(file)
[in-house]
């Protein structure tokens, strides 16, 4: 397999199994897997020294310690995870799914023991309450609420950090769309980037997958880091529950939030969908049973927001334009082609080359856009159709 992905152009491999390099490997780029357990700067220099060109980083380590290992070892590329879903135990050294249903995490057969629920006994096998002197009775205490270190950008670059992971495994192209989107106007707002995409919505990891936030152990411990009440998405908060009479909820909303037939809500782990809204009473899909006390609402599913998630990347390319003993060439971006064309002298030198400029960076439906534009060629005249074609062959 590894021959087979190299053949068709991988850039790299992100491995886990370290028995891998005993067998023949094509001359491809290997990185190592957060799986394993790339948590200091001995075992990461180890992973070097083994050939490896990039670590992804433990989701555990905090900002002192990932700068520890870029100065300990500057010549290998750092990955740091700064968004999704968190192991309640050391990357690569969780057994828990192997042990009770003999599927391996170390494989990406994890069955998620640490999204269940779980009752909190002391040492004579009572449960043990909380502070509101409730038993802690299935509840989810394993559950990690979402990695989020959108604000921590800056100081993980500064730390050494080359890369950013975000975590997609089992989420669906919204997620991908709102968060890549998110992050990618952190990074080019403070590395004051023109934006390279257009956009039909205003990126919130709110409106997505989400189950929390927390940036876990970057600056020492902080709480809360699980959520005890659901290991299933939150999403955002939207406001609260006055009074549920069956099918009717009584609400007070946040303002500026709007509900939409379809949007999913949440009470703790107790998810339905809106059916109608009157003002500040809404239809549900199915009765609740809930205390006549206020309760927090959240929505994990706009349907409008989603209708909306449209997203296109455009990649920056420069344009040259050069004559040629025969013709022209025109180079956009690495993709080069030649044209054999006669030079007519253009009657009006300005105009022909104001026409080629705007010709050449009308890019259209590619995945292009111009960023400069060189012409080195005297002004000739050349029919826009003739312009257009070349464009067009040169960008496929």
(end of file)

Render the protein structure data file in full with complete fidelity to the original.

[in-house]
């Protein structure tokens, strides 16, 4: 397999199994897997020294310690995870799914023991309450609420950090769309980037997958880091529950939030969908049973927001334009082609080359856009159709 992905152009491999390099490997780029357990700067220099060109980083380590290992070892590329879903135990050294249903995490057969629920006994096998002197009775205490270190950008670059992971495994192209989107106007707002995409919505990891936030152990411990009440998405908060009479909820909303037939809500782990809204009473899909006390609402599913998630990347390319003993060439971006064309002298030198400029960076439906534009060629005249074609062959 590894021959087979190299053949068709991988850039790299992100491995886990370290028995891998005993067998023949094509001359491809290997990185190592957060799986394993790339948590200091001995075992990461180890992973070097083994050939490896990039670590992804433990989701555990905090900002002192990932700068520890870029100065300990500057010549290998750092990955740091700064968004999704968190192991309640050391990357690569969780057994828990192997042990009770003999599927391996170390494989990406994890069955998620640490999204269940779980009752909190002391040492004579009572449960043990909380502070509101409730038993802690299935509840989810394993559950990690979402990695989020959108604000921590800056100081993980500064730390050494080359890369950013975000975590997609089992989420669906919204997620991908709102968060890549998110992050990618952190990074080019403070590395004051023109934006390279257009956009039909205003990126919130709110409106997505989400189950929390927390940036876990970057600056020492902080709480809360699980959520005890659901290991299933939150999403955002939207406001609260006055009074549920069956099918009717009584609400007070946040303002500026709007509900939409379809949007999913949440009470703790107790998810339905809106059916109608009157003002500040809404239809549900199915009765609740809930205390006549206020309760927090959240929505994990706009349907409008989603209708909306449209997203296109455009990649920056420069344009040259050069004559040629025969013709022209025109180079956009690495993709080069030649044209054999006669030079007519253009009657009006300005105009022909104001026409080629705007010709050449009308890019259209590619995945292009111009960023400069060189012409080195005297002004000739050349029919826009003739312009257009070349464009067009040169960008496929």